It’s especially powerful when these thick religious and political loyalties flow together into a composite religious nationalism. Add a dollop of “race” and you’ve got a tiger by the tail.

One of the most striking things Donald Trump regularly said during the election campaign was that without border enforcement, “you don’t have a country.”

Perhaps what he meant to apply to one policy issue has broader application, wider resonance. People want to “have a country” that still means something, so they choose country over Europe, country over global trade deals, country over international norms, country over inclusivity ethics. It’s a thick, local, particularist identity and loyalty.

And in religion, “you don’t have a religion” without doctrinal borders, without behavioral expectations, without clear identity demarcations over against those of other religions and no religion.

The dangers of this kind of thinking are manifest with every “thick” nationalism and religious orthodoxy. We know them well — intolerance, extremism, repression. Those problems or potential problems tend to produce anti-nationalist, anti-tribalist, and anti-orthodox reactions and the move toward various thinner and more abstract universalisms. But then these tend to produce their own reactions with a swing back to stronger and more passionate thick loyalties.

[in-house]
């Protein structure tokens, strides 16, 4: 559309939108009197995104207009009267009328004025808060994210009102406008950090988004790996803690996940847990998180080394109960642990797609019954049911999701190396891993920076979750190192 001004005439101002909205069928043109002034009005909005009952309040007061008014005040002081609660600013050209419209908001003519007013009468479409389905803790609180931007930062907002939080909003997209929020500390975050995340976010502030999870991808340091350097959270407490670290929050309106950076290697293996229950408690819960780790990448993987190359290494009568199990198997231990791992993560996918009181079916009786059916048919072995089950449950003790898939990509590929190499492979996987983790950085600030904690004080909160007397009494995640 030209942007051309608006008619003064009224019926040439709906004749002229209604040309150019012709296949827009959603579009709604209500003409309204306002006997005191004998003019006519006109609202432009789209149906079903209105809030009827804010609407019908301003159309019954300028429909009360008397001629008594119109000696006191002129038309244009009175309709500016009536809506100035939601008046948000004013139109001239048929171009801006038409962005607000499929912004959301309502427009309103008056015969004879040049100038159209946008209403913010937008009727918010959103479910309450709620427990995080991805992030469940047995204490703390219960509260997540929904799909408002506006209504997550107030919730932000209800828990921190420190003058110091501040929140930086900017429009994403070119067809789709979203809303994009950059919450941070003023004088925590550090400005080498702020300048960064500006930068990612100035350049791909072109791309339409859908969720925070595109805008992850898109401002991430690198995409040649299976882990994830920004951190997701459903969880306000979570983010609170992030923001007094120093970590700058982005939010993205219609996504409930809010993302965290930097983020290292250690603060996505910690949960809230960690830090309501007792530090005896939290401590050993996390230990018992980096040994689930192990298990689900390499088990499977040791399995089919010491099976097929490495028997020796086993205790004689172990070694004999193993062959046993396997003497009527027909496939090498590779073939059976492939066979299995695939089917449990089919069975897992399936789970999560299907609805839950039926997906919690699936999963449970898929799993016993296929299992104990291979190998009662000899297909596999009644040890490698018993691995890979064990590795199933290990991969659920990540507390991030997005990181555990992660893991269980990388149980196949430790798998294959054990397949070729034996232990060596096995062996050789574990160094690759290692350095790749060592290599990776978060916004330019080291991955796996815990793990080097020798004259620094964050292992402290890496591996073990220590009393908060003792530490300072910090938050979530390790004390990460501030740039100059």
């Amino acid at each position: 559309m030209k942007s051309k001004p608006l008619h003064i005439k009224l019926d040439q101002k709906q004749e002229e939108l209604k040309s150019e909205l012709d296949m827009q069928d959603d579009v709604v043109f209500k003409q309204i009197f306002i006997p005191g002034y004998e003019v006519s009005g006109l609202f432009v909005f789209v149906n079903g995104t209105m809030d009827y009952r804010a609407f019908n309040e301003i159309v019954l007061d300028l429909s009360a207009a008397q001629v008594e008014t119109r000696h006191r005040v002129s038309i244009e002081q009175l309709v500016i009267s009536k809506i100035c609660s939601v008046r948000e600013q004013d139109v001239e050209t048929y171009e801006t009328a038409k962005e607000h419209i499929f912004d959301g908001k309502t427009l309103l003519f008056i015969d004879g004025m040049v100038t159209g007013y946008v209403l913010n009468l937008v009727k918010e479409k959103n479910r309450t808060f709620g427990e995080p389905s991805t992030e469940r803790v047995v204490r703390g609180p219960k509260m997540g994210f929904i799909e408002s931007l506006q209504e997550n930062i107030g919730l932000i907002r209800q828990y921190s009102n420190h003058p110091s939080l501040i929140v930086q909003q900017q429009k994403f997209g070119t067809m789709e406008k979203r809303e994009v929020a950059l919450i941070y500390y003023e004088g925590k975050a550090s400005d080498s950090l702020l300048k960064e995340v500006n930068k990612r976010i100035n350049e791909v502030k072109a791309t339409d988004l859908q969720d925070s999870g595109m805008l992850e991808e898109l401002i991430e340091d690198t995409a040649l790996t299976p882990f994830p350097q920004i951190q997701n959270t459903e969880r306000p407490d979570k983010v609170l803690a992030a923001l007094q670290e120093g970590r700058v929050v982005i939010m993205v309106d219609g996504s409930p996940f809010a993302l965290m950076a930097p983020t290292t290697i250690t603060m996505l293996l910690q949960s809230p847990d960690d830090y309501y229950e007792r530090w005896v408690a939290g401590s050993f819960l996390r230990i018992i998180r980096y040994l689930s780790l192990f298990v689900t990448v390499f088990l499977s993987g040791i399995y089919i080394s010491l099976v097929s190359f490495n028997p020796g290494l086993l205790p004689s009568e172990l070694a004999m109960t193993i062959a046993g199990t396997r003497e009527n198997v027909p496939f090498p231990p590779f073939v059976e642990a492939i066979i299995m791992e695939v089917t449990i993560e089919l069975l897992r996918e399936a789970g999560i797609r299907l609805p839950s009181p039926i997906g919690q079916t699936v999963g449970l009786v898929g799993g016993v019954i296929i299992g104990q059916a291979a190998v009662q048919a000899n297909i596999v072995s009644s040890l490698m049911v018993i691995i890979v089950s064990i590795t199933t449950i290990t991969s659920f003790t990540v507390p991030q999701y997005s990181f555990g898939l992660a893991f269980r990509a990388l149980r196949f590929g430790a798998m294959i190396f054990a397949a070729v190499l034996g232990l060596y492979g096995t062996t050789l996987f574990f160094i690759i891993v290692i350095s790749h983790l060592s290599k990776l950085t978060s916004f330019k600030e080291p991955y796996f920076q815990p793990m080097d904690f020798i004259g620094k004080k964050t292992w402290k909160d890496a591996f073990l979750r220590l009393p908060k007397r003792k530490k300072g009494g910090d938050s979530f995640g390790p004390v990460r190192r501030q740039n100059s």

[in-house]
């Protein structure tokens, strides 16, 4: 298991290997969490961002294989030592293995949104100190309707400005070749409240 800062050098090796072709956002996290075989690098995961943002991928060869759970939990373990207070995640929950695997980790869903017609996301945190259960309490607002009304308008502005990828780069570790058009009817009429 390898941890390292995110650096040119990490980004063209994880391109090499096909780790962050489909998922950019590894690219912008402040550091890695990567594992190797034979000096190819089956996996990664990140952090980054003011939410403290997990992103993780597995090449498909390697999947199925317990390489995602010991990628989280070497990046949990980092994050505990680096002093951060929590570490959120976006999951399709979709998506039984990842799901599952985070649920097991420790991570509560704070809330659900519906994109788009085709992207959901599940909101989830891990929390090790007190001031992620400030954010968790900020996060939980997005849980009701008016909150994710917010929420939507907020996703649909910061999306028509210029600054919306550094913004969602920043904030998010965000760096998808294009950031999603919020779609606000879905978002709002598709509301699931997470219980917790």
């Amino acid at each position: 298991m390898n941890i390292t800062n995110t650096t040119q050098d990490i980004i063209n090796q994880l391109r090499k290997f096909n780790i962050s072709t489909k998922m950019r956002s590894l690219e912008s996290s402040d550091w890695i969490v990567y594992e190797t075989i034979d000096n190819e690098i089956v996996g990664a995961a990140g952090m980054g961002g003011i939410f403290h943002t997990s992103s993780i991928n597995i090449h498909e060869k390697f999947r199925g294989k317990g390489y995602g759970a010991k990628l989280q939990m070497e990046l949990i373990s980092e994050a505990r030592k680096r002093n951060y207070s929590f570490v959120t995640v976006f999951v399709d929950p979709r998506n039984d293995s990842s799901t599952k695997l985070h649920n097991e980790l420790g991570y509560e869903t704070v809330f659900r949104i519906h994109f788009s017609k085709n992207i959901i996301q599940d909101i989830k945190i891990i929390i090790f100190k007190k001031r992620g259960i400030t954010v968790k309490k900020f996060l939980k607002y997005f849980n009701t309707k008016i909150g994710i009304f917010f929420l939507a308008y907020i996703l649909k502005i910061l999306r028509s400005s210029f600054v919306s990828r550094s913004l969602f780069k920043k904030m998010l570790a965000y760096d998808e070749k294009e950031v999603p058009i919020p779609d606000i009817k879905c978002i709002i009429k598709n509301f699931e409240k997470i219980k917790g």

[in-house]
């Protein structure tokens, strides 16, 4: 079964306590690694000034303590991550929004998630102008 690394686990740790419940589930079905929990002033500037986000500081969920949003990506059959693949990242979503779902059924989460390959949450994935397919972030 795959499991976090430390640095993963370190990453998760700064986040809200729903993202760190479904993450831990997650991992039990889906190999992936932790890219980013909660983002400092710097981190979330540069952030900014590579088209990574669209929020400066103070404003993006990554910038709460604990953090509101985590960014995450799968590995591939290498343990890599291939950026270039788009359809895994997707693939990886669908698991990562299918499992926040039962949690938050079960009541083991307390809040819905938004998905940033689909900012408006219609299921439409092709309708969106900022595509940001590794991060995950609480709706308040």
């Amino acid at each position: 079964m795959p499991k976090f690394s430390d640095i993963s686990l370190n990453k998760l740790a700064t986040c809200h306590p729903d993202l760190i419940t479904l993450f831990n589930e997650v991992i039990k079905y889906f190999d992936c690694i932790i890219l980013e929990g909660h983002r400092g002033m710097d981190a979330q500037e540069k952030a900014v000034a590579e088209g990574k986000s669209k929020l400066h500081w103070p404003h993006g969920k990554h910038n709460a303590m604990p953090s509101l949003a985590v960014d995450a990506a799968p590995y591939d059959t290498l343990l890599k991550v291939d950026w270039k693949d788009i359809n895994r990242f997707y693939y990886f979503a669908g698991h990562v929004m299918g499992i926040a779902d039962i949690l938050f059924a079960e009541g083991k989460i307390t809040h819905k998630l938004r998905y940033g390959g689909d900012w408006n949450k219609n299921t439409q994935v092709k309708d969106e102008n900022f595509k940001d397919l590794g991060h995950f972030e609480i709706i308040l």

My own 40-year experience as a (Southern) Baptist, and now a pastor, amply confirms this observation. Baptist fundamentalism produced a “moderate” and liberal Baptist reaction; moderate and liberal versions of Baptist life produced a resurgent fundamentalism; this resurgent fundamentalism produced an even deeper anti-fundamentalist allergy among its opponents.

Far too often we have ended up with a thick Baptist fundamentalism sure of everything and a thin Baptist anti-fundamentalism sure of nothing — other than the evils of fundamentalism, which is not an agenda that can sustain a religious community for very long.

I am confident this description describes more than the Baptist predicament.